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Objectives: This study was aimed to determine the names and alcohol content or strength of different alcoholic beverages used in different parts of Bangladesh and also to determine contamination with heavy metals and bacteria in some samples. Methods: Eight different types of alcoholic beverages consumed in different parts of Bangladesh were collected and studied in the laboratory of Bangladesh Council of Scientific and Industrial Research (BCSIR). Before sending to the laboratory, samples were stored in a refrigerator at temperature 4-8 degree Celsius. In all samples, strength of ethanol content was studied. Among the samples, Dochuani and Tari was tested for heavy metal, Chubichi and Pochani studied for total viable micro-bacterial contamination. Results: In this study one sample was from Khagrachari (Hilly area) not been reported as manufacture site by the Department of narcotics control of Bangladesh before. Out of eight samples, one was of a Brand company (Keru & Co) and others homemade. Highest concentration, 81.56% was observed in Spirit followed by 37.7% in Dochuani and lowest 2.2% in Tari. Insignificant amount of heavy metal detected in Dochuani and Tari. There was no viable micro-bacterial contamination in samples tested. Conclusions: Without knowing the strength, people are using different types of homemade alcoholic beverages as such in a risk of health hazards as well as death. A national survey need to be conducted to obtain how many types of alcoholic beverages being manufactured, their strength and true picture of alcohol use so that strategy plan can be developed of its healthy use if needed at all.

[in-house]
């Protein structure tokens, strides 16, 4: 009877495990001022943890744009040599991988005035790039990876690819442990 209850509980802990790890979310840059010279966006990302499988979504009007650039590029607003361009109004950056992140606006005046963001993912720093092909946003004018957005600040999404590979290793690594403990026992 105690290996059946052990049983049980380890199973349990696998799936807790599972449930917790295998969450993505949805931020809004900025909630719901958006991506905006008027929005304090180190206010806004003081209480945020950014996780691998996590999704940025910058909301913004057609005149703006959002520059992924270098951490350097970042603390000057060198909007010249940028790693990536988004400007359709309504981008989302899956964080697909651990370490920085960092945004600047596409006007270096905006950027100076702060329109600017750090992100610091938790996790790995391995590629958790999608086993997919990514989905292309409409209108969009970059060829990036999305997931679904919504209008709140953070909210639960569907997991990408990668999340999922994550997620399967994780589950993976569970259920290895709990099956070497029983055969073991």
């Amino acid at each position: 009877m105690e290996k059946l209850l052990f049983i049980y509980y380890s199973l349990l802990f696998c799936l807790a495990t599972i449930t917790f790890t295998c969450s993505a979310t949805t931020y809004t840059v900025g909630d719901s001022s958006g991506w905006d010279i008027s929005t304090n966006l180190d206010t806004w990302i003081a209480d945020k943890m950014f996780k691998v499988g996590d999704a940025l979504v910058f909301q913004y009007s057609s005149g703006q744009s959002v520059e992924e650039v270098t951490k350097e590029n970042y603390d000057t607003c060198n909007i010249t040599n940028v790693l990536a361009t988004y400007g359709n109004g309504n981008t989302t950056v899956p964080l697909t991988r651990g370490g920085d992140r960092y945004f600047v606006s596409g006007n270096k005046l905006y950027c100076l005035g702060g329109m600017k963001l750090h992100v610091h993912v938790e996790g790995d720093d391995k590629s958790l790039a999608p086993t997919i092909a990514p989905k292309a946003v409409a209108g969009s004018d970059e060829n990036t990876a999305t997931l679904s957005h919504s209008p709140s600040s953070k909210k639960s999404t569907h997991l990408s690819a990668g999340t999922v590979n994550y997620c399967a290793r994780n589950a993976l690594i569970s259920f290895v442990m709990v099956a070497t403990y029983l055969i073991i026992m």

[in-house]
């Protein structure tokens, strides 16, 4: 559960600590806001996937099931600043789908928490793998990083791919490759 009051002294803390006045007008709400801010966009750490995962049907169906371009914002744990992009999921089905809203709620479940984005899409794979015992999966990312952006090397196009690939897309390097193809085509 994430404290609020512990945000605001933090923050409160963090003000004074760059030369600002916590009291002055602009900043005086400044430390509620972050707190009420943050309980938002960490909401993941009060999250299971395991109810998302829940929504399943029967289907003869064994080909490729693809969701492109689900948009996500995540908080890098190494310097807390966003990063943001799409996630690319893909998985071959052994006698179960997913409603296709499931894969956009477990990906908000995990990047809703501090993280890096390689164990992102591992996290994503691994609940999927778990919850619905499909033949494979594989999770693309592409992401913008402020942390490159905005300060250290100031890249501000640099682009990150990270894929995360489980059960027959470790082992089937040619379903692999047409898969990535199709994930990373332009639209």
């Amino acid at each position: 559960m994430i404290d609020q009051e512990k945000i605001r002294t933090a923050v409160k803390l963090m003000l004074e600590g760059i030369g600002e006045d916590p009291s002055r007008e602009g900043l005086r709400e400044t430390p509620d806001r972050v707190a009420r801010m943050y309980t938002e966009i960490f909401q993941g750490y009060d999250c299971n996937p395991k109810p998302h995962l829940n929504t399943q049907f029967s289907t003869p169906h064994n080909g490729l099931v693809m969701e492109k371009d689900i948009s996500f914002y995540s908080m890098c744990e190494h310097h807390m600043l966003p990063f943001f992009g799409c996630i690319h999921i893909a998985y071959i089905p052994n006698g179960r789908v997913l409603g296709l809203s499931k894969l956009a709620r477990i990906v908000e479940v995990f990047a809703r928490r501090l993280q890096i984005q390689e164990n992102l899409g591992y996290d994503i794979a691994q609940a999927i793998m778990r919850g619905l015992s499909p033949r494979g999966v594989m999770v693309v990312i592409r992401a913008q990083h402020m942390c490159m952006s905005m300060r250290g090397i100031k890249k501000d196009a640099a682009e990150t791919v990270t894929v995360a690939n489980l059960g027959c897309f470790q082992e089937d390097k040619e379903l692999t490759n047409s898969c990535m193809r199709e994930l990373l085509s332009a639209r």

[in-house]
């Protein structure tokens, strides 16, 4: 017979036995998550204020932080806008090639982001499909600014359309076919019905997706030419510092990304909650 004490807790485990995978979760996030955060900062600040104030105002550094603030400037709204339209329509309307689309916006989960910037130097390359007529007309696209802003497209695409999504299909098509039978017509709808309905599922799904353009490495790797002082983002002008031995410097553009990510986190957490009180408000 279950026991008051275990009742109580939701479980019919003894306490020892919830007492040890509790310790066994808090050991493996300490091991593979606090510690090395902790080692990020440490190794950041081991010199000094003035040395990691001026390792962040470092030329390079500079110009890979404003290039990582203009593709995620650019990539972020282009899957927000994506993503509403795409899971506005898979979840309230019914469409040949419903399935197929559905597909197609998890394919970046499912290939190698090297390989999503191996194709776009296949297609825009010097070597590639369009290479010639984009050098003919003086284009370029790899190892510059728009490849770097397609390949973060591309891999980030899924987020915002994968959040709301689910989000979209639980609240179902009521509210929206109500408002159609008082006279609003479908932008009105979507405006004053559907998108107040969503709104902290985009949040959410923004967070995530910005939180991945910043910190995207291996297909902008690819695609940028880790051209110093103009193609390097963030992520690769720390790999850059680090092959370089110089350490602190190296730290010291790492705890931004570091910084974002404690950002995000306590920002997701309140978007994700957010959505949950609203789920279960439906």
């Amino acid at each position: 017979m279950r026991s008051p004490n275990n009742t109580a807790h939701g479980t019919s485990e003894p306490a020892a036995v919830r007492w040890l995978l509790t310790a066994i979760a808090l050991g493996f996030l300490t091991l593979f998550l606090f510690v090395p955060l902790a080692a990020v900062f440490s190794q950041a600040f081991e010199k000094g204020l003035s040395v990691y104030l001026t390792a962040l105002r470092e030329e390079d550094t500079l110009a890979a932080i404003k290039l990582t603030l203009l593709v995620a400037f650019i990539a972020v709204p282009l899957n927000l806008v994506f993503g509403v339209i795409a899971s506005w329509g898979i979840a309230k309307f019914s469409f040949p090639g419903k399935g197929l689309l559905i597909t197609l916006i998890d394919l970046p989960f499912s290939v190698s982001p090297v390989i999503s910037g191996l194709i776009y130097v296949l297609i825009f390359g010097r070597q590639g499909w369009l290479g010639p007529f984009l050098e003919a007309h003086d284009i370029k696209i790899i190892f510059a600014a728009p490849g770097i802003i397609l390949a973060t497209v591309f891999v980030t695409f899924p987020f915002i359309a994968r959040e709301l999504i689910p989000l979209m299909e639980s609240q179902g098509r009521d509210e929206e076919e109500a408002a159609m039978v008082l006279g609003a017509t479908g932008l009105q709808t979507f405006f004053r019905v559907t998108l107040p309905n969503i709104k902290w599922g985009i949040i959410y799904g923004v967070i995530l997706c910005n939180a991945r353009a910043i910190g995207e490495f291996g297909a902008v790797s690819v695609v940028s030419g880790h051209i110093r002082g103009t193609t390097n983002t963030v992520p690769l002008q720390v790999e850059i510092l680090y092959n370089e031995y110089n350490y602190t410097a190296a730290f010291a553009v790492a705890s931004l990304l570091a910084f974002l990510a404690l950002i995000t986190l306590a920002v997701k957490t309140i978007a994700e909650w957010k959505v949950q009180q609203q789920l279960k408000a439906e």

Among 85 in-patients treated for alcohol and/or drug dependence, 52% reported that pain triggered a relapse of their substance dependence. Low- and medium-intensity pain (2 and 3 on five-point Melzack's scale) were the most important in this respect. Before treatment, most patients reported using a very limited number of strategies to cope with pain (1.4 on average), suggesting that patients may benefit from instructions in applying techniques to cope with pain. These techniques are in many respects similar to techniques to cope with drug/alcohol craving. During in-patient treatment, the patients' self-confidence to cope with pain increased. After treatment, patients reported their intention to use several pain-coping strategies; the most frequently reported strategies were distraction, suitable physical exercise, relaxation, medical care, lifestyle changes, and autosuggestion. Abuse of alcohol and other addictive substances may initially alleviate pain but would later on often aggravate it. The interactions between analgesics (including NSA) and alcohol are extremely risky. The experience with pain directly or indirectly related to substance dependence can be utilized as part of motivation enhancement therapy in the treatment of addiction.